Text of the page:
Theres hope for TIA users, read this about SLiRP!

John Babina (babina@CS.SunySB.EDU)
Wed, 22 Mar 1995 00:09:27 -0500


Check out this I got from a friend.. its a new TIA type program and it has
a feature that sounds like it will make CUSEEME work. We just need a CUSEEME
expert to write the patch they explain below.

Anyone out there know CUSEEMEs innards enough to do this?

-John

Forwarded message:
>
> (there's allready a program called slurp, so I've changed the name to slirp.
> give it some time to propagate through the source)
>
> NOTE: This is an ALPHA release! There WILL be bugs, so don't put your whole
> organisation's IP connectivity through it! (yet) :)
>
>
> What is SLiRP?
> --------------
>
> SLiRP is a SLIP/CSLIP emulator which allows a normal user with a shell
> account on a UNIX system to act like a SLIP/CSLIP account (a-la TIA).
> SLiRP can be (loosly) thought of as a cross between TIA and term (it's a
> SLIP-emulator, but comes with source, can redirect ports, etc.)
>
>
> Some of the features of SLiRP
> -----------------------------
>
> * It's free
>
> * It comes with source
>
> * The TCP/IP code is based on 4.4BSD which is widely regarded as a very
> stable and complete implementation. This means it does all the things
> expected of TCP implementations. eg: slow start, congestion avoidance,
> exponential backoff, round-trip-time calculation, delayed ACKs, Nagle
> algorithm, incoming and outgoing IP fragments, etc. etc. The TCP/IP code
> was actually taken from the excellent FreeBSD 2.0 sources. Infact, I went
> out of my way to do as little modification to it as possible. Most things
> that I regarded as unnecessary (eg: the rfc1323 performance enhancments)
> were simply commented out, so if you want to experiment with them, you can.
>
> * Because SLiRP is basically the 4.4BSD TCP/IP code in userland, you can
> easily experiment with the theories of TCP, it's performance etc. without
> having to recompile and reboot a kernel.
>
> * SLiRP can redirect ports, so, for example, even though you don't have a real
> address on the Internet (as with all SLIP-emulators) people can still ftp,
> telnet, etc. into your home machine.
>
> * Redirection doesn't require a seperately compiled program, like term does
> (with tredir). It can be done with either a configuration file, or telnet
> (provided your telnet can connect to a specified port.. and if can't, then
> what can I say... get a real OS! :)
>
> * Since nothing needs to be compiled on the client side, it works with any OS
> that can talk SLIP/CSLIP (tested on Windows, NetBSD and Linux only)
>
>
> Planned features:
>
> * PPP (I'm gonna steal FreeBSD 2.0's implementation, so it shouldn't take
> too long :)
>
> * Compression over a telnet session (One of the reasons I still occasionally
> use term)
>
> * trsh-like program, which lets you run multiple shells on the remote-host
> without the need to login multiple times (will be done through telnet).
>
> * tupload-like program, which will let you download/upload files without the
> need to login via ftp.
>
>
> A little more about SLiRP
> -------------------------
>
> SLiRP was written because of frustration with term's cumbersome way of
> emulating a net-connection (to be fair, term was never written for that
> purpose, it's a tribute to Bill Reimers it's come as far as it has), and
> with the lack of source and arcane licensing of TIA (lack of source being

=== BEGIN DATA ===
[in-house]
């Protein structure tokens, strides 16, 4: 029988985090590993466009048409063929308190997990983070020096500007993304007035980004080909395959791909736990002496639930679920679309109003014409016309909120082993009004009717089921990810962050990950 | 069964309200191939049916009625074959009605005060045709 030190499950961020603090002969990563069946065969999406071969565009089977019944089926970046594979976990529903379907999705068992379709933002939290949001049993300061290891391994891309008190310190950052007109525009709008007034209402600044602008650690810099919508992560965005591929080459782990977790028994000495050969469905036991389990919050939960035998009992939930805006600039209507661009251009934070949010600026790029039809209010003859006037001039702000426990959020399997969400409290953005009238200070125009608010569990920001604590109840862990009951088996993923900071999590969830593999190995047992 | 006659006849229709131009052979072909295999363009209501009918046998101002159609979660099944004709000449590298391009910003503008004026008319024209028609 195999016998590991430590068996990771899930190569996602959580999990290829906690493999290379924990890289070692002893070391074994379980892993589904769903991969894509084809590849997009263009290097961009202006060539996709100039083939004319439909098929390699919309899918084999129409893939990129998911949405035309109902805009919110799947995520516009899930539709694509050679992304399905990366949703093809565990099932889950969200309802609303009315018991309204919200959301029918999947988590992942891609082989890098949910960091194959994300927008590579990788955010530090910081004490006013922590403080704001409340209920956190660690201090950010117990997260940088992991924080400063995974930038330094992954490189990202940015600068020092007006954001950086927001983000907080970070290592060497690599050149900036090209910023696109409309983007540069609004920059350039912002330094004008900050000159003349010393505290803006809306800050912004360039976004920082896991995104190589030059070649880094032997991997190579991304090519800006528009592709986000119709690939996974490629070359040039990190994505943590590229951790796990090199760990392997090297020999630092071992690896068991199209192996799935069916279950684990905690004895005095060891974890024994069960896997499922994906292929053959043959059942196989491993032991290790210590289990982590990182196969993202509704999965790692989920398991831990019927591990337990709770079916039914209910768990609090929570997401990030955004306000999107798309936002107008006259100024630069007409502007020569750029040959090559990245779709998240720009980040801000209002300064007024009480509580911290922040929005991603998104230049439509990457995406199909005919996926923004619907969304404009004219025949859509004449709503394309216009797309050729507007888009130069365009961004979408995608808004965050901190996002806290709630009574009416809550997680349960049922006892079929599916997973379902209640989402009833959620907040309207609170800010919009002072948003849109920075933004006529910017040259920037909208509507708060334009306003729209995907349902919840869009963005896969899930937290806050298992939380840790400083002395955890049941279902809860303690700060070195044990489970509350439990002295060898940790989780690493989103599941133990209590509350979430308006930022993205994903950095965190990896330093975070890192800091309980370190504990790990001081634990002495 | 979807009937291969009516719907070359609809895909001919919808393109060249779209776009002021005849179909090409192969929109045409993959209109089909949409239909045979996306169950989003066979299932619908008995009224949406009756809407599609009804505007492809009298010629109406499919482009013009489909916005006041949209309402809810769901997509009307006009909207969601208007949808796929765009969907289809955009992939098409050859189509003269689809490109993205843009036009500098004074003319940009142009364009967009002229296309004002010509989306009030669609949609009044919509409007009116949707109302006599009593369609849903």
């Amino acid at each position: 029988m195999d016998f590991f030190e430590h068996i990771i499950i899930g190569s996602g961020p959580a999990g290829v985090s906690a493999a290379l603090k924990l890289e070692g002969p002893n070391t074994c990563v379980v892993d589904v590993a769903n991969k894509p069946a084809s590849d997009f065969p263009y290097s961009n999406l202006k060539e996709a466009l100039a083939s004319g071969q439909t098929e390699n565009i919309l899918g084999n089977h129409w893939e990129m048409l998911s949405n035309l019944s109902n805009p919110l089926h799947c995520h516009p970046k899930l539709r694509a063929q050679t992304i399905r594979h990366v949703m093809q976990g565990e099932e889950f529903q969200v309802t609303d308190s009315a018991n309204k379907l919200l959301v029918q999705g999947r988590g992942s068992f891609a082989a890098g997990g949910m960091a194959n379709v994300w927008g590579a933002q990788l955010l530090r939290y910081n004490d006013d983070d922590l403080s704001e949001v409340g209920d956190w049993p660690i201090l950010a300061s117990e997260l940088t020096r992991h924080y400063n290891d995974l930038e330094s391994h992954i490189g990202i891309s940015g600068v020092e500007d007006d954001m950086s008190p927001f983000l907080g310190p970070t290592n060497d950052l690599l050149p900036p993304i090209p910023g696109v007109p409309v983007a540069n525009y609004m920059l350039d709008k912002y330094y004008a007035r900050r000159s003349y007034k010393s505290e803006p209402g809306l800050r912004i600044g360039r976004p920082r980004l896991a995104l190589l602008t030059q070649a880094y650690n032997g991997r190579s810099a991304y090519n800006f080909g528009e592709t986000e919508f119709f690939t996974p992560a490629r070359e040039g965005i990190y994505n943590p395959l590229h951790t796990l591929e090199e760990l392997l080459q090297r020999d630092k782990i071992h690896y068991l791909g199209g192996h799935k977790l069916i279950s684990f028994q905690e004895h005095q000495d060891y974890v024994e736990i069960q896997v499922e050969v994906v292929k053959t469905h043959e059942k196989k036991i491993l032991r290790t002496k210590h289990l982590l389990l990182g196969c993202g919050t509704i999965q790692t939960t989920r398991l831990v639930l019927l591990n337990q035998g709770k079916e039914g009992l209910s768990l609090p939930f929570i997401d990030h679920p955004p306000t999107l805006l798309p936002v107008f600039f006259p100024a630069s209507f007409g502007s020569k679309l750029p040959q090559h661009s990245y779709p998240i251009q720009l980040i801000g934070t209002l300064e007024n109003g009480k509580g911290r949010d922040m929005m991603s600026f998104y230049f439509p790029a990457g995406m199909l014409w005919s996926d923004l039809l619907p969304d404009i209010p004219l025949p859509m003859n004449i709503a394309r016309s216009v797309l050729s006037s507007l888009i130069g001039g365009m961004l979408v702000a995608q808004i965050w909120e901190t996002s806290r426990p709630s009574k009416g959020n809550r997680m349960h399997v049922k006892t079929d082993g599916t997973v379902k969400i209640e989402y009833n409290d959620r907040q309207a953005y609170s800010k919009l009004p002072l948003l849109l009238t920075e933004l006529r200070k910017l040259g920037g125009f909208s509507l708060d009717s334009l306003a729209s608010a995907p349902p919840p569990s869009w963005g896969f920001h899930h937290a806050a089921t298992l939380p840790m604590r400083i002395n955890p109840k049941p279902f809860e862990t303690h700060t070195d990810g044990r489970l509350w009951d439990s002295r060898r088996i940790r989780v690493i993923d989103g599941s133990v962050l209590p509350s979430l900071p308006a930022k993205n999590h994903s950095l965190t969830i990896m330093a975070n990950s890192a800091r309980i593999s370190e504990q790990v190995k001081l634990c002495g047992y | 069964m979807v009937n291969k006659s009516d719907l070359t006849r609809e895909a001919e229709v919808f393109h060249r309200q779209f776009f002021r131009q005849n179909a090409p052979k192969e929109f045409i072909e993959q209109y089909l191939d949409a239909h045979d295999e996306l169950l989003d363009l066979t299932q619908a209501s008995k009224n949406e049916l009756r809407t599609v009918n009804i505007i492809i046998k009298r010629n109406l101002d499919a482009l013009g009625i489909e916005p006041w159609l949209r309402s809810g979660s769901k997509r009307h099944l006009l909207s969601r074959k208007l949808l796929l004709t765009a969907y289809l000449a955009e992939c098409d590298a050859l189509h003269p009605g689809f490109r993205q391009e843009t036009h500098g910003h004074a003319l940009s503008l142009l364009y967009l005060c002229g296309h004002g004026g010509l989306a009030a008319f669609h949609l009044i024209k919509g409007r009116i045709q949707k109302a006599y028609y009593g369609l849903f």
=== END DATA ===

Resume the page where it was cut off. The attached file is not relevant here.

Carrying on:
> the main frustration).
>
> Here's a little comparison to put SLiRP in perspective:
>
> ... Advantages of SLiRP over term:
>
> * Only needs compilation on one side of the link (the remote side)
>
> * No need to "port" software
>
> * Can be used by non-UNIX users (DOS/Win/Mac/etc.)
>
> * Is more secure
>
> * Is easier to use by multiple users (since you're using the kernel's
> networking code, which is already multi-user (well, should be...))
>
> ... Advantages of term over SLiRP:
>
> * Compression (this is planned in SLiRP. Infact, I plan to "borrow" the
> compression code from term :)
>
> * Term has more complete emulation (see below)
>
> * Trsh, tupload (working on it)
>
> ... Advantages of SLiRP over TIA:
>
> * Comes with source
>
> * Its free
>
> * Comes with source
>
> * Its free
>
> * Comes with source
>
> * Its free
>
> I'm sure there are other advantages, but those are the main ones :)
>
> (Don't know enough about TIA to list anymore...)
>
> ... Advantages of TIA over SLiRP:
>
> * Support (although, most of the TIA FAQ's could in theory apply to SLiRP as
> well.. especially the DOS/Win/Mac FAQ's)
>
> * TIA has been ported to more OS's (working on it)
>
> (Don't know enough about TIA to list anymore...)
>
>
> How to run SLiRP
> ----------------
>
> First, compile SLiRP according to the instructions in the file INSTALL.
> Then all you need to do is run "slirp", quit your comms software (or disable
> it, or whatever) and run your SLIP/CSLIP software onyour home machine.
>
>
> Which programs do not work over SLiRP?
> --------------------------------------
>
> Any programs that bind() a port, then tell the other end of the connection
> where they should connect() to this bound port.
>
> For example: when you "get" a file during an ftp session, the ftp client
> bind()'s a socket, has a look at which port the socket is bound to, then
> tell's the ftp server the address and port of this socket (with the PORT
> command). The ftp server then connect()'s to this address/socket pair.
>
> Now, since your machine isn't really on the Internet, this connect() request
> will not arrive to your host, so it will not work.
>
> SLiRP emulates this by bind()ing it's own port on the server that *is* on
> the internet, and tells the ftp server about *that* address/socket pair.
> When the server connect()'s to it, SLiRP will then connect back to your
> machine.
>